For sports bettors, the Westgate SuperContest has become the holy grail of handicapping competitions. Last year, a record number of entrants forked over $1,500 in hopes of claiming one of the 50 spots that actually return money.
The problem here lies in the fact that the contest didn’t draw 500 entries (where 10% of the field would make the money on 50 pay slots), or 1,000 entries (where 5% of entries would cash). No, the 2017 version of the SuperContest drew 2,748 entries! Paying 50 spots means that just shy of 2% of the field made any sort of return on their money.
The monetary Westgate SuperContest payouts themselves were as asinine as the field percentage. First place paid out $1,327,000, while second place was $531,000. A min-cash — any team finishing in spots 42-50 — was barely more than double your entry, coming in at $3,792. Yes, you’re doing the math correctly. You beat out 2,700 teams (who all paid $1,500) and your profit was a mere $2,292.
But the first-place prize is beyond laughable. $1.327M? Is anybody complaining about turning $1,500 into $1M? Of course not. You could have made someone a millionaire while pumping over $327,000 into the rest of the payouts and been better off anyway! $1M to first place is more marketable. It’s cleaner. It’s memorable. It’s just better any way you look at it.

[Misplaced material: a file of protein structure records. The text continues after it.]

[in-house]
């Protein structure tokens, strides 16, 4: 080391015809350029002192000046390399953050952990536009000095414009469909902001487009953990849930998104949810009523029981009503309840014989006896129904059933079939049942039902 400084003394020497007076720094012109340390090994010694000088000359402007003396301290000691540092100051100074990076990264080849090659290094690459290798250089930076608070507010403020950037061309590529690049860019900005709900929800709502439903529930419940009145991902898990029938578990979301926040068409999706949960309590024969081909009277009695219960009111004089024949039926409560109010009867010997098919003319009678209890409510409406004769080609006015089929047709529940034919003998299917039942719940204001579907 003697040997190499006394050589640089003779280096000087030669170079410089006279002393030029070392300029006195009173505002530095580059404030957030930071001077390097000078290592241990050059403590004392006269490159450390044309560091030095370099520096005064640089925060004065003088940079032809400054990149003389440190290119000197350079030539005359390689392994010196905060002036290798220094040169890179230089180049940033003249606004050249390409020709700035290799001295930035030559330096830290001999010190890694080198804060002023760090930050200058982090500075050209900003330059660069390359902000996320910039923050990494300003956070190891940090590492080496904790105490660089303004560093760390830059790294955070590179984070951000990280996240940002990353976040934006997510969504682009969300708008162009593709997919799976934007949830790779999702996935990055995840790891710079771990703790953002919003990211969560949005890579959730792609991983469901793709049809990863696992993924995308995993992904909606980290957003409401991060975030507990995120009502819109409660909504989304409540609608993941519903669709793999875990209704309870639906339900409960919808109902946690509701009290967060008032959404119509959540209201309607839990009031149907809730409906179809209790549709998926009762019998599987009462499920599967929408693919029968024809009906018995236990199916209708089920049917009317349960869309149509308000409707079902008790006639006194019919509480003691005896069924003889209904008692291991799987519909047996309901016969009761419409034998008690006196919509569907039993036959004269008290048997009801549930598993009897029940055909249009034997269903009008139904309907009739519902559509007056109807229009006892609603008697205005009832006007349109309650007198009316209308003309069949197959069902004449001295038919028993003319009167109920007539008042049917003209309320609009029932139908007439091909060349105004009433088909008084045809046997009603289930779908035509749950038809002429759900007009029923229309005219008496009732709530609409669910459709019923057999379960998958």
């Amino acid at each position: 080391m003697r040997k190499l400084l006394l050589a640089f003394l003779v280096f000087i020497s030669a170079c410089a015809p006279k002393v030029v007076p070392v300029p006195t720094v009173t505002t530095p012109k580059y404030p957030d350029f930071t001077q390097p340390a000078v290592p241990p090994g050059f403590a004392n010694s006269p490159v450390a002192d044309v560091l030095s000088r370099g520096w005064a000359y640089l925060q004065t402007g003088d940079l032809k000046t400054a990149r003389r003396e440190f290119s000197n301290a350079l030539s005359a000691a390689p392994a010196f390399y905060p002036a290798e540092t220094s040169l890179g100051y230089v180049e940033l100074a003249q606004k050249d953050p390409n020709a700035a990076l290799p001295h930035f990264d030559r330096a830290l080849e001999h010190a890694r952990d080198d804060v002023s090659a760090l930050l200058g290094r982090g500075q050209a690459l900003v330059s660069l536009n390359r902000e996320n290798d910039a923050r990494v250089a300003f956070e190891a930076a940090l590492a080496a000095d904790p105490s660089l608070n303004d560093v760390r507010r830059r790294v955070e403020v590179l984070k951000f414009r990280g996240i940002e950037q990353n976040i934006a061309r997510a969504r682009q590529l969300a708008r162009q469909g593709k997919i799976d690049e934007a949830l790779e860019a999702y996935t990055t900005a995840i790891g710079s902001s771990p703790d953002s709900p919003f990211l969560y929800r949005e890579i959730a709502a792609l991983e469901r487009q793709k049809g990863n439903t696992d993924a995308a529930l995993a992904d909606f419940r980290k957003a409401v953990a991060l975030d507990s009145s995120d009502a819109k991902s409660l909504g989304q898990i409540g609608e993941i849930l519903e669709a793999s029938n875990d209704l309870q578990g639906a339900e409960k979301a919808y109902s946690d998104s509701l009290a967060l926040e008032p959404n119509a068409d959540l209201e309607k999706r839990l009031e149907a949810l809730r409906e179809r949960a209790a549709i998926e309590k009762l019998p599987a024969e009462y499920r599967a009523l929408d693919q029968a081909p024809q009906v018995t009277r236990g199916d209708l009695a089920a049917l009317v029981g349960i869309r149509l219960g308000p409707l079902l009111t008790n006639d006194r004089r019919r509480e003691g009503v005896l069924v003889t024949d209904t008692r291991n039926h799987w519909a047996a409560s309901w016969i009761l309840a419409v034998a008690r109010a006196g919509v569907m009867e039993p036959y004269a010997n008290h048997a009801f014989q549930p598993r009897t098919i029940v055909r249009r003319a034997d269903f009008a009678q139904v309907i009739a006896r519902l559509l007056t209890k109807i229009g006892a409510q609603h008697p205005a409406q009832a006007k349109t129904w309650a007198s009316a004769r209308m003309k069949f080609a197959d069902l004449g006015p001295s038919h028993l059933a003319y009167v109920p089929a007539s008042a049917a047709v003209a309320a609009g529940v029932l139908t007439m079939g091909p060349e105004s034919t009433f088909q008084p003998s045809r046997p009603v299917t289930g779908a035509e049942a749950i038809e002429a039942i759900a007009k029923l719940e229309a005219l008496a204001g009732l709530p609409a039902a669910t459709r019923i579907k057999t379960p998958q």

Changes in 2018 aren’t changes at all
The Westgate made an announcement this month that it had listened to the complaints from players and a change was going to be made. The 2018 version of the contest will pay…<drumroll>…75 positions! Wow Westgate, you really went all-in with making this more player friendly.
This ‘change’ really isn’t a change at all. The contest is very likely to draw more entries than last year (2017 drew nearly 900 more entries than 2016), making the 75 payout spots the same field percentage as the 50 payout spots from last year.
And why put a hard number of payout slots on the contest anyway? Why can’t it pay 5% or 10% of the field … no matter how many entries? Why can’t Westgate learn from the poker industry who tried, and failed, at super topheavy payout structures? You have to think about keeping money in the ecosystem. You have to think about providing more people with a positive contest experience. You have to consider not being so set in your ways that you ignore an obvious and much-needed fix to your growing entity.
If the SuperContest doesn’t change its ways, it will suffer the same fate as several pioneers across a myriad of different industries. A good idea is poorly run and eventually eclipsed by someone taking your idea and executing it better.
The SuperContest is no different. With sports betting legalization on the horizon, there will be new contests. Those contests will utilize everything good about the SuperContest, and quickly trash the bad. And with that, leaving the SuperContest a relic, and the folks at the Westgate wondering why they didn’t just listen to the players.